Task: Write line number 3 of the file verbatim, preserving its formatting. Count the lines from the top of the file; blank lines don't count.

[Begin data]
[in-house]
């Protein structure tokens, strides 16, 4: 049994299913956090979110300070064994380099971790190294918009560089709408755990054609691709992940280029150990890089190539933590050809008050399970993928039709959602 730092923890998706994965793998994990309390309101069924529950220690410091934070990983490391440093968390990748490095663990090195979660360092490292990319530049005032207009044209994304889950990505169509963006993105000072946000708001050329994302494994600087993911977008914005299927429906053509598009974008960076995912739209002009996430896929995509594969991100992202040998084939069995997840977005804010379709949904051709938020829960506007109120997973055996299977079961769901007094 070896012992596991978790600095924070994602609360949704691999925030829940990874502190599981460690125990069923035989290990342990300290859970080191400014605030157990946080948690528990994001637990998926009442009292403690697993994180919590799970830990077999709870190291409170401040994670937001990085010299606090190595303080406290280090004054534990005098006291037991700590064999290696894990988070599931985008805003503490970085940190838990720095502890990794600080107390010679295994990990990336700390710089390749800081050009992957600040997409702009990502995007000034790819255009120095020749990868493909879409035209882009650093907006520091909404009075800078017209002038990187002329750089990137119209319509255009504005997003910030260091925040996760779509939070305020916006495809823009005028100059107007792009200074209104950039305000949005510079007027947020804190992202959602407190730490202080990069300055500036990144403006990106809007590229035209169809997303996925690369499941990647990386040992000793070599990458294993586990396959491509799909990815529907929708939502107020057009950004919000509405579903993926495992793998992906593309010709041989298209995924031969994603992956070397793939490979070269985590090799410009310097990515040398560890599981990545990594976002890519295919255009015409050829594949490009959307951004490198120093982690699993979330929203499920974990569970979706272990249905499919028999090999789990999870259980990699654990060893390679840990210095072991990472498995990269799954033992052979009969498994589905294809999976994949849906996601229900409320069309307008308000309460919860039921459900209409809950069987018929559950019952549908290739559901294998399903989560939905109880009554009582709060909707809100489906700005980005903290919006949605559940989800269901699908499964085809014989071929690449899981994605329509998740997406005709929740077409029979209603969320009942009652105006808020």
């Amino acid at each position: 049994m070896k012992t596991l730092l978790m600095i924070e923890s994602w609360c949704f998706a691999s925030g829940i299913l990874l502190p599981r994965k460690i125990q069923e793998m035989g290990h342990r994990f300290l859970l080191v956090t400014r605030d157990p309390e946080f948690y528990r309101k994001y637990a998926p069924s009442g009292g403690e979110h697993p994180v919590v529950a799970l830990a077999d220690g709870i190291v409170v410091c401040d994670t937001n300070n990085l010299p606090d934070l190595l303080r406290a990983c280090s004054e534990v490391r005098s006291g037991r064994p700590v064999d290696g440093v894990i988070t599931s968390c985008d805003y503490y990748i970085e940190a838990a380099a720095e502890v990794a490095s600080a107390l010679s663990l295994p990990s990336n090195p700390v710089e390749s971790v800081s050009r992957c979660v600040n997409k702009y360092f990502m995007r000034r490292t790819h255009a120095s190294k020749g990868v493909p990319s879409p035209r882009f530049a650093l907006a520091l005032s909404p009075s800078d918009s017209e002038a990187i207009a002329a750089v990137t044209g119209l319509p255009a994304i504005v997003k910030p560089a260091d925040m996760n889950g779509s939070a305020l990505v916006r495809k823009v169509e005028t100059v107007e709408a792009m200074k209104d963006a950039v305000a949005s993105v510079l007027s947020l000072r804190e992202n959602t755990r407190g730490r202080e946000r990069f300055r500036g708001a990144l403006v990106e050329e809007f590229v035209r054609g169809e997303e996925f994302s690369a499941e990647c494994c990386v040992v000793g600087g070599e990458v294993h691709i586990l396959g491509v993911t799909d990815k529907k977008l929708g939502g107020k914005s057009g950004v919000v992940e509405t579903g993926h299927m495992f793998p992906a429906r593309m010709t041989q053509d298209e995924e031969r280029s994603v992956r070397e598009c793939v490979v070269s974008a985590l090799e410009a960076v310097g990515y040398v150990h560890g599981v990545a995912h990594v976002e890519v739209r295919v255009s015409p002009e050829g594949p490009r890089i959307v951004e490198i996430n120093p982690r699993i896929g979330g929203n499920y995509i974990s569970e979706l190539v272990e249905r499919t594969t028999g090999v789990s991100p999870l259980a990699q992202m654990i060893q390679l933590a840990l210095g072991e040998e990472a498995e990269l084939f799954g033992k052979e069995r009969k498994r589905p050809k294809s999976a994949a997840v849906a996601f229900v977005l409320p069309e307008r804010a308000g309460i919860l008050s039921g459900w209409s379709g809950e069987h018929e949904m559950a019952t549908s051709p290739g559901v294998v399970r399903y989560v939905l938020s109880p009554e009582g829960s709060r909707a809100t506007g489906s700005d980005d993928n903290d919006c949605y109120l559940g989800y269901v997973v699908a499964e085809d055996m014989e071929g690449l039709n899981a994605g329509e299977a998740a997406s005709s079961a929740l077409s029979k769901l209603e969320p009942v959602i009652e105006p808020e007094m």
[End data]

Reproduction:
């Amino acid at each position: 049994m070896k012992t596991l730092l978790m600095i924070e923890s994602w609360c949704f998706a691999s925030g829940i299913l990874l502190p599981r994965k460690i125990q069923e793998m035989g290990h342990r994990f300290l859970l080191v956090t400014r605030d157990p309390e946080f948690y528990r309101k994001y637990a998926p069924s009442g009292g403690e979110h697993p994180v919590v529950a799970l830990a077999d220690g709870i190291v409170v410091c401040d994670t937001n300070n990085l010299p606090d934070l190595l303080r406290a990983c280090s004054e534990v490391r005098s006291g037991r064994p700590v064999d290696g440093v894990i988070t599931s968390c985008d805003y503490y990748i970085e940190a838990a380099a720095e502890v990794a490095s600080a107390l010679s663990l295994p990990s990336n090195p700390v710089e390749s971790v800081s050009r992957c979660v600040n997409k702009y360092f990502m995007r000034r490292t790819h255009a120095s190294k020749g990868v493909p990319s879409p035209r882009f530049a650093l907006a520091l005032s909404p009075s800078d918009s017209e002038a990187i207009a002329a750089v990137t044209g119209l319509p255009a994304i504005v997003k910030p560089a260091d925040m996760n889950g779509s939070a305020l990505v916006r495809k823009v169509e005028t100059v107007e709408a792009m200074k209104d963006a950039v305000a949005s993105v510079l007027s947020l000072r804190e992202n959602t755990r407190g730490r202080e946000r990069f300055r500036g708001a990144l403006v990106e050329e809007f590229v035209r054609g169809e997303e996925f994302s690369a499941e990647c494994c990386v040992v000793g600087g070599e990458v294993h691709i586990l396959g491509v993911t799909d990815k529907k977008l929708g939502g107020k914005s057009g950004v919000v992940e509405t579903g993926h299927m495992f793998p992906a429906r593309m010709t041989q053509d298209e995924e031969r280029s994603v992956r070397e598009c793939v490979v070269s974008a985590l090799e410009a960076v310097g990515y040398v150990h560890g599981v990545a995912h990594v976002e890519v739209r295919v255009s015409p002009e050829g594949p490009r890089i959307v951004e490198i996430n120093p982690r699993i896929g979330g929203n499920y995509i974990s569970e979706l190539v272990e249905r499919t594969t028999g090999v789990s991100p999870l259980a990699q992202m654990i060893q390679l933590a840990l210095g072991e040998e990472a498995e990269l084939f799954g033992k052979e069995r009969k498994r589905p050809k294809s999976a994949a997840v849906a996601f229900v977005l409320p069309e307008r804010a308000g309460i919860l008050s039921g459900w209409s379709g809950e069987h018929e949904m559950a019952t549908s051709p290739g559901v294998v399970r399903y989560v939905l938020s109880p009554e009582g829960s709060r909707a809100t506007g489906s700005d980005d993928n903290d919006c949605y109120l559940g989800y269901v997973v699908a499964e085809d055996m014989e071929g690449l039709n899981a994605g329509e299977a998740a997406s005709s079961a929740l077409s029979k769901l209603e969320p009942v959602i009652e105006p808020e007094m």